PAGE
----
Taylor Jones Taylor Jones, 12/6/2009 [Archive]

Obama's Surge

Obama'sSurge

By Taylor Jones

I admit to swinging both ways, sometimes, when I express my editorial viewpoint. It's just too easy to poke fun of politicians whether or not I disagree with their policies. Like most editorial cartoonists, I'm easily amused but rarely outraged by the shenanigans in Washington.

So, judging from the cartoons that illustrate this column, just how do I feel about President Obama's new strategy in Afghanistan?

Basically, I remain dubious that our continued involvement in Afghanistan will lead to anything worthwhile. The "graveyard of empires" cliché, in my opinion, has a ring of truth to it. And Barack Obama's effort to defuse the I.E.D. that is Afghanistan, without setting off a chain-reaction in Pakistan, Iran and beyond, may prove the most daunting task of his presidency.

On the other hand, I don't really agree with my cartoon here. You might think I oppose the 18-month deadline we've set before the scheduled draw-down of troops begins. But that was just a cheap shot. Actually, I think the deadline is a fine idea, and I suspect politicians opposing Obama's public timetable are being disingenuous.

Their argument, of course, is that we're "telegraphing" our departure time to the Taliban and al-Qaeda. That they'll sit back and sip tea, set off roadside bombs, and wait until we leave.

But we've already been in Afghanistan for eight years! It seems clear to me that the Taliban will remain in Kandahar, in some form, whether 18 months or 18 years from now. I guess John McCain and Lindsey Graham (among the most mild of Republican skeptics) actually believe that we can achieve a concrete victory against the Taliban -- ending with Mullah Omar signing surrender papers aboard a U.S. warship in the Persian Gulf. And if they DON'T believe that nonsense, perhaps they would prefer an open-ended occupation of Afghanistan -- which, you'll recall, worked so well for the Soviets 20 years ago.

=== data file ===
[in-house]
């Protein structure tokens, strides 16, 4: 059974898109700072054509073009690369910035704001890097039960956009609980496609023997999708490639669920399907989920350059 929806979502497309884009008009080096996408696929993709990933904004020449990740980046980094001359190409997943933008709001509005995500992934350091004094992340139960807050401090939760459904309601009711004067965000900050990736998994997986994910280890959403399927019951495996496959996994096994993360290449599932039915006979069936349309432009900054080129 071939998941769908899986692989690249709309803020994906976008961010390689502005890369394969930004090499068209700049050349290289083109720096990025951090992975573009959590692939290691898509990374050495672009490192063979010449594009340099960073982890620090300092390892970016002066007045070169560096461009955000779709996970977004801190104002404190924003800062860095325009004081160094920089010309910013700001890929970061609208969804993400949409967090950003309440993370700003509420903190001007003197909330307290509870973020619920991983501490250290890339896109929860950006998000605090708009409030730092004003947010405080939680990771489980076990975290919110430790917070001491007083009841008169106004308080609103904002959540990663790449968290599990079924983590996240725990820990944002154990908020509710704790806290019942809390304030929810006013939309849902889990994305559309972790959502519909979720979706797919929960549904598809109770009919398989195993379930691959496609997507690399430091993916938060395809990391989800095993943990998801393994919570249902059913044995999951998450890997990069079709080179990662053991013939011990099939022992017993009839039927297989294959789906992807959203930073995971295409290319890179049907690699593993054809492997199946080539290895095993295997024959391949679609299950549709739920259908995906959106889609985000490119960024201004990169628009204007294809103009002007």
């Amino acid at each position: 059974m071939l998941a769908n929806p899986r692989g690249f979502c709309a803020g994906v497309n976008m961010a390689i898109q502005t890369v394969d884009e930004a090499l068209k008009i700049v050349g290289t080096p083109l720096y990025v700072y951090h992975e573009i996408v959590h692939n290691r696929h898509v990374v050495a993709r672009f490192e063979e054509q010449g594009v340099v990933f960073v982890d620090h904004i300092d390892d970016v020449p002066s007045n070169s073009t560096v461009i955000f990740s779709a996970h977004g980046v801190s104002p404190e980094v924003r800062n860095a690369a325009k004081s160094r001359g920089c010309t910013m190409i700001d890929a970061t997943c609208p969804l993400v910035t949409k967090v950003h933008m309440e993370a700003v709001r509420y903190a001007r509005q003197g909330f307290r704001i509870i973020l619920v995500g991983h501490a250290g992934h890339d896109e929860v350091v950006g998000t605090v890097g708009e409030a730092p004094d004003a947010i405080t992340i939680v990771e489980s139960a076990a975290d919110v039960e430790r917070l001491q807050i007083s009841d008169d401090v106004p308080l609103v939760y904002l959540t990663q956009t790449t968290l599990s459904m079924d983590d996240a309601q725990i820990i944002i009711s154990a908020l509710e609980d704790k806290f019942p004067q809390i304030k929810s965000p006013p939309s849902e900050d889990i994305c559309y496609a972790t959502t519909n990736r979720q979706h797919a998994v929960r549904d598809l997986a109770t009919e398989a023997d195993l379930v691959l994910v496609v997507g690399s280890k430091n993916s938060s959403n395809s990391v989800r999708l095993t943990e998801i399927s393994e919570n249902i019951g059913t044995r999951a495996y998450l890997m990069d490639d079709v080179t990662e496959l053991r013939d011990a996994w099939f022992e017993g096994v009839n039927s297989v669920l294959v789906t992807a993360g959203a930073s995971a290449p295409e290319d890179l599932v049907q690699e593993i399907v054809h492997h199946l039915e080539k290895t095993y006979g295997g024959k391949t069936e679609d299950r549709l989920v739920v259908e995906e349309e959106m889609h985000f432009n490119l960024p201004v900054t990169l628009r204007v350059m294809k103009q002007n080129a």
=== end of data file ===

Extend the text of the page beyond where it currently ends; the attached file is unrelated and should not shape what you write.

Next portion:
Hey -- how about a DMZ stretching along Afghanistan's border with Pakistan's tribal provinces? Our brave soldiers, artillery at the ready, could peer through binoculars at baggy-clothed Islamic extremists leading their donkeys through the narrow, rocky passages of North Waziristan, laden with Persian rugs concealing poppies and pipe bombs. For the next 50 years!

No, it seems to me that Obama has set a deadline to determine whether General Stanley McChrystal's surge can win Afghan hearts and minds. To determine whether Hamid Karzai can get his act together and clamp down on the kleptocracy he and his brother lead. To determine if Pakistan can decide which side of the War on Terror it's actually on. And, who knows, maybe see if the Taliban has a few practical politicians amidst its legions of murderous malcontents -- people with whom Washington, Kabul and Islamabad can deal with in mutually self-serving ways.

Nothing good may come of Obama's deadline. We'll find out soon enough. But eight years of open-ended, rudderless American military intervention in Afghanistan has only made matters worse. Does anyone, including McCain, Graham, Mitch McConnell or Glenn Beck, really believe that an open-ended surge (let's call it "Operation Petraeus Forever") could truly pacify southwest Asia? And that such a military strategy would maintain the unwavering support of our men and women in uniform, their families back home, and the American taxpayers? Perhaps that's exactly the policy our enemies would like us to follow?

So, maybe Obama's 18-month strategy deserves a chance to succeed? Besides, had the president decided to withdraw troops from Afghanistan now, it would surely take at least 18 months to bring everybody home.

As for General McChrystal, I don't really think of him as another William Westmoreland, let alone Custer. I wish him, and our troops, all success. My caricature of McChrystal is just another cheap shot. It's how I earn a living.

OBAMA'S SURGE...